All the while, China and Russia have been increasing defense spending. Between 2011 and 2015, Beijing increased military spending 55.7 percent – and 167 percent between 2005 and 2014. Moscow increased military spending 108 percent between 2004 and 2013, and Moscow’s 2015 military outlays were 26-percent larger than in 2014. In short, as Washington engages in massive cuts and drawdowns, Moscow and Beijing are building up and catching up.

In 2012, then-Joint Chiefs Chairman Gen. Martin Dempsey warned that after sequestration, “we wouldn’t be the global power that we know ourselves to be today.”

What’s happening to the Air Force provides a glimpse of what Dempsey feared. Consider these numbers: As of April 5, 2016, the United States has conducted 8,719 airstrikes in Iraq and Syria, which translates into an average of 14 airstrikes per day. By way of comparison, the average number of strike sorties in the early phases of Operation Iraqi Freedom was 596 per day, in the early phases of the Afghanistan campaign it was 86 per day, during the Kosovo campaign it was 183 per day, during the Gulf War it was 976 per day.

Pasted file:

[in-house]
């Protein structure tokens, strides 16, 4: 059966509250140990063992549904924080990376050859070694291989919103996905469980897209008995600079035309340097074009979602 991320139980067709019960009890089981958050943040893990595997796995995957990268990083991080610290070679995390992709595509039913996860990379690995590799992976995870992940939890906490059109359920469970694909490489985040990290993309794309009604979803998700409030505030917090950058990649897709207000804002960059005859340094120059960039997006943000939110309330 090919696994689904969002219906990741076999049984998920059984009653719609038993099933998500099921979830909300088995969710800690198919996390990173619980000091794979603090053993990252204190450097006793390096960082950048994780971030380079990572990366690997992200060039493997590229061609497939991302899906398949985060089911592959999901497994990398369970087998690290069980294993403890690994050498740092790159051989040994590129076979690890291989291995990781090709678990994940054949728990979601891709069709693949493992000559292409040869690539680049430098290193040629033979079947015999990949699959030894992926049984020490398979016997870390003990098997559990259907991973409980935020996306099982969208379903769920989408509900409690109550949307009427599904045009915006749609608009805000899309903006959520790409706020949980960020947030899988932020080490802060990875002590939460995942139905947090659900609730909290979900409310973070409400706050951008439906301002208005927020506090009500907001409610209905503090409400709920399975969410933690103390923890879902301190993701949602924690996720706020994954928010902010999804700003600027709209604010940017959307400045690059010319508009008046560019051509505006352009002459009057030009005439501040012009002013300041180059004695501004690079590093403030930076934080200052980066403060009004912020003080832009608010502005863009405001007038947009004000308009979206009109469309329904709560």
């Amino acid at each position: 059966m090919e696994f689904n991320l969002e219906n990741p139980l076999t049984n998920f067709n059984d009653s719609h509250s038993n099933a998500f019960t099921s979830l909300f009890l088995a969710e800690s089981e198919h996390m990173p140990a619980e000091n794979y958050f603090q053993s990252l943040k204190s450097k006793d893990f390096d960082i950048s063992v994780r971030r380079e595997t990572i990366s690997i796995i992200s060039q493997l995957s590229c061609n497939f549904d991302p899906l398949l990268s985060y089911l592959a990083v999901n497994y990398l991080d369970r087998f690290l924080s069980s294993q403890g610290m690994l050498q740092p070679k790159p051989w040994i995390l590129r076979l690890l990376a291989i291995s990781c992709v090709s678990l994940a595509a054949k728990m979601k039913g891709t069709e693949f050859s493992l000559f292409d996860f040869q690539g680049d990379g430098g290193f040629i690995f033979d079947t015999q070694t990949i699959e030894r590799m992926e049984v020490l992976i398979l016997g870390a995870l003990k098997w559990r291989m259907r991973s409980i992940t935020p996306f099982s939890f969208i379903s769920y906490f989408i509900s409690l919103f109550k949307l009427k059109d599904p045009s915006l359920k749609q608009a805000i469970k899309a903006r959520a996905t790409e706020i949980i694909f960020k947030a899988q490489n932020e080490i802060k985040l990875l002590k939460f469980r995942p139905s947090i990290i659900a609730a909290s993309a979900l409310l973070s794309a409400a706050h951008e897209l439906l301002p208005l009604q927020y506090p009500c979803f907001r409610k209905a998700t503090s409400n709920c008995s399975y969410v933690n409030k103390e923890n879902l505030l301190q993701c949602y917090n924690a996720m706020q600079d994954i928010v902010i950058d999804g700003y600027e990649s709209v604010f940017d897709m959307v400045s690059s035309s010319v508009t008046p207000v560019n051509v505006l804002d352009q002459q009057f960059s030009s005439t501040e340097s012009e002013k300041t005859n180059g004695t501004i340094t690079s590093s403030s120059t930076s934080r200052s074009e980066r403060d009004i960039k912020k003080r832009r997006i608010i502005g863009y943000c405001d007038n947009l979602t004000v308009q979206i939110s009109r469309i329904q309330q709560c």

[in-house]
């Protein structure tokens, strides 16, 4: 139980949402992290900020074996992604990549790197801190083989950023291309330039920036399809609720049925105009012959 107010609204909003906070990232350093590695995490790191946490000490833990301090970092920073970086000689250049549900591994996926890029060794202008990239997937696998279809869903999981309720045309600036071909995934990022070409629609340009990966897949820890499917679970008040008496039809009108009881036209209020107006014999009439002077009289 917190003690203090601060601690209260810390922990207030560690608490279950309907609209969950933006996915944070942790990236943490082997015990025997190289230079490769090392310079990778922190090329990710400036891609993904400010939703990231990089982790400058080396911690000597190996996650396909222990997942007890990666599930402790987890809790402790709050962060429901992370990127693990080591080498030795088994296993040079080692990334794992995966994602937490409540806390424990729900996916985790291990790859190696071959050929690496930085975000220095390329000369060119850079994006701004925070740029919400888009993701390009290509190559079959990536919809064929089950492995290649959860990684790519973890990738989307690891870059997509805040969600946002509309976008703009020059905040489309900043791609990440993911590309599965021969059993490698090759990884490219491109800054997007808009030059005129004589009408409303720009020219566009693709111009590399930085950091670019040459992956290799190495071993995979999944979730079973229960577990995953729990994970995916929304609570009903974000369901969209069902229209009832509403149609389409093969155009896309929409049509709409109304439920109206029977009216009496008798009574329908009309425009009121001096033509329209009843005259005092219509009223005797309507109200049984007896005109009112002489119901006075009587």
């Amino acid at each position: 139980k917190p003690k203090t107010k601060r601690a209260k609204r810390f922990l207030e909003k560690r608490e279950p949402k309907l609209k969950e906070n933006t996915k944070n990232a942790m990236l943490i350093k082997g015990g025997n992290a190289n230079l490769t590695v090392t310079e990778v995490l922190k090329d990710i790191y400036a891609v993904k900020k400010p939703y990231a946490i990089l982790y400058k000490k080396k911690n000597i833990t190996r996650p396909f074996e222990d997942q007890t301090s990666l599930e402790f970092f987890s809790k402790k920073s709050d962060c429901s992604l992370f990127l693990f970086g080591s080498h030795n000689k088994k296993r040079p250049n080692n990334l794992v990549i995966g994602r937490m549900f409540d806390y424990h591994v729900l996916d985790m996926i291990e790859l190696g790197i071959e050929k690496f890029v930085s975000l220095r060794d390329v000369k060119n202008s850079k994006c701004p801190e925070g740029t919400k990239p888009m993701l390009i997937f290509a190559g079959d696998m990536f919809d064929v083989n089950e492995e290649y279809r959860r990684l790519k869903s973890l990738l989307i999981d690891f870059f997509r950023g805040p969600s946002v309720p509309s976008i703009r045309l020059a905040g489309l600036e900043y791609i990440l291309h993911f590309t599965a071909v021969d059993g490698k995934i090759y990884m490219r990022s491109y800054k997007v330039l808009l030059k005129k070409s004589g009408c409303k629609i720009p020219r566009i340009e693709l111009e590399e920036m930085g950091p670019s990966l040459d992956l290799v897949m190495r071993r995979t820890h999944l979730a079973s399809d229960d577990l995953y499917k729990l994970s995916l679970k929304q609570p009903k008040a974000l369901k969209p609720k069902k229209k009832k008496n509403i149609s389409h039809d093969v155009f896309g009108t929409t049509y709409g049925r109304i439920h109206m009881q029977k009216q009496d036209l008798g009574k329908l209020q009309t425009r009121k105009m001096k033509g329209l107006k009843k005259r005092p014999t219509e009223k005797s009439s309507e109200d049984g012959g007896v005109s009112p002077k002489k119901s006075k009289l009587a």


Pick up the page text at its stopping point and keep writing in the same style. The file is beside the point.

Some observers have criticized policymakers for overly constraining the Air Force in targeting ISIS, but perhaps there’s more at work here. Perhaps America’s hamstrung air war against ISIS is a function of its increasingly hamstrung Air Force. Perhaps the post-sequestration Air Force lacks the resources to do what it used to do. “As we have cut our capacity,” James and Welsh conclude, “we have found our capability equally diminished.”